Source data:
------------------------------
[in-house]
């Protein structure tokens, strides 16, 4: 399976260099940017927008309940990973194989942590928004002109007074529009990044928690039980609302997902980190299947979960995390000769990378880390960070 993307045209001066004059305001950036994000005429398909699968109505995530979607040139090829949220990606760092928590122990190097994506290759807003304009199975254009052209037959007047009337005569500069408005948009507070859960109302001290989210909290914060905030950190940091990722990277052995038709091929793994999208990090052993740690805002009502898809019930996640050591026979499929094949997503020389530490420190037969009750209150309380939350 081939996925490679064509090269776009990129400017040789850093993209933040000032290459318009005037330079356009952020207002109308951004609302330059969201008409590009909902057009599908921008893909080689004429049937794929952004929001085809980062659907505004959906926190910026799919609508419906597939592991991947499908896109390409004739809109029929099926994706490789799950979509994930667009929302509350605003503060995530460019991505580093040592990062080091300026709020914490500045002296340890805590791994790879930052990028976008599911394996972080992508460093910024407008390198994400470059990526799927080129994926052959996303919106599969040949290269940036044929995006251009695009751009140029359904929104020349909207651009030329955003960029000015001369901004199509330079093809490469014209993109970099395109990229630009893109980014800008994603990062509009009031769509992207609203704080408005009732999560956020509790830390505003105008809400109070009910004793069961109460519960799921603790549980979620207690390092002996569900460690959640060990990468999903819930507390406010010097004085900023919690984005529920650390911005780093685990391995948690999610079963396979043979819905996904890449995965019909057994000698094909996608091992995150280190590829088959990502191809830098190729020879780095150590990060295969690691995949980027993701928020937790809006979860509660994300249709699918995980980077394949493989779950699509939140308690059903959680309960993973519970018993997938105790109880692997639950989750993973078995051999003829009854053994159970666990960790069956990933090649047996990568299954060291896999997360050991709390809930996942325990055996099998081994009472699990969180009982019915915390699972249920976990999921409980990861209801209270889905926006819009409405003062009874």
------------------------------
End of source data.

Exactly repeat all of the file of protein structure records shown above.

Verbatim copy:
[in-house]
């Protein structure tokens, strides 16, 4: 399976260099940017927008309940990973194989942590928004002109007074529009990044928690039980609302997902980190299947979960995390000769990378880390960070 993307045209001066004059305001950036994000005429398909699968109505995530979607040139090829949220990606760092928590122990190097994506290759807003304009199975254009052209037959007047009337005569500069408005948009507070859960109302001290989210909290914060905030950190940091990722990277052995038709091929793994999208990090052993740690805002009502898809019930996640050591026979499929094949997503020389530490420190037969009750209150309380939350 081939996925490679064509090269776009990129400017040789850093993209933040000032290459318009005037330079356009952020207002109308951004609302330059969201008409590009909902057009599908921008893909080689004429049937794929952004929001085809980062659907505004959906926190910026799919609508419906597939592991991947499908896109390409004739809109029929099926994706490789799950979509994930667009929302509350605003503060995530460019991505580093040592990062080091300026709020914490500045002296340890805590791994790879930052990028976008599911394996972080992508460093910024407008390198994400470059990526799927080129994926052959996303919106599969040949290269940036044929995006251009695009751009140029359904929104020349909207651009030329955003960029000015001369901004199509330079093809490469014209993109970099395109990229630009893109980014800008994603990062509009009031769509992207609203704080408005009732999560956020509790830390505003105008809400109070009910004793069961109460519960799921603790549980979620207690390092002996569900460690959640060990990468999903819930507390406010010097004085900023919690984005529920650390911005780093685990391995948690999610079963396979043979819905996904890449995965019909057994000698094909996608091992995150280190590829088959990502191809830098190729020879780095150590990060295969690691995949980027993701928020937790809006979860509660994300249709699918995980980077394949493989779950699509939140308690059903959680309960993973519970018993997938105790109880692997639950989750993973078995051999003829009854053994159970666990960790069956990933090649047996990568299954060291896999997360050991709390809930996942325990055996099998081994009472699990969180009982019915915390699972249920976990999921409980990861209801209270889905926006819009409405003062009874």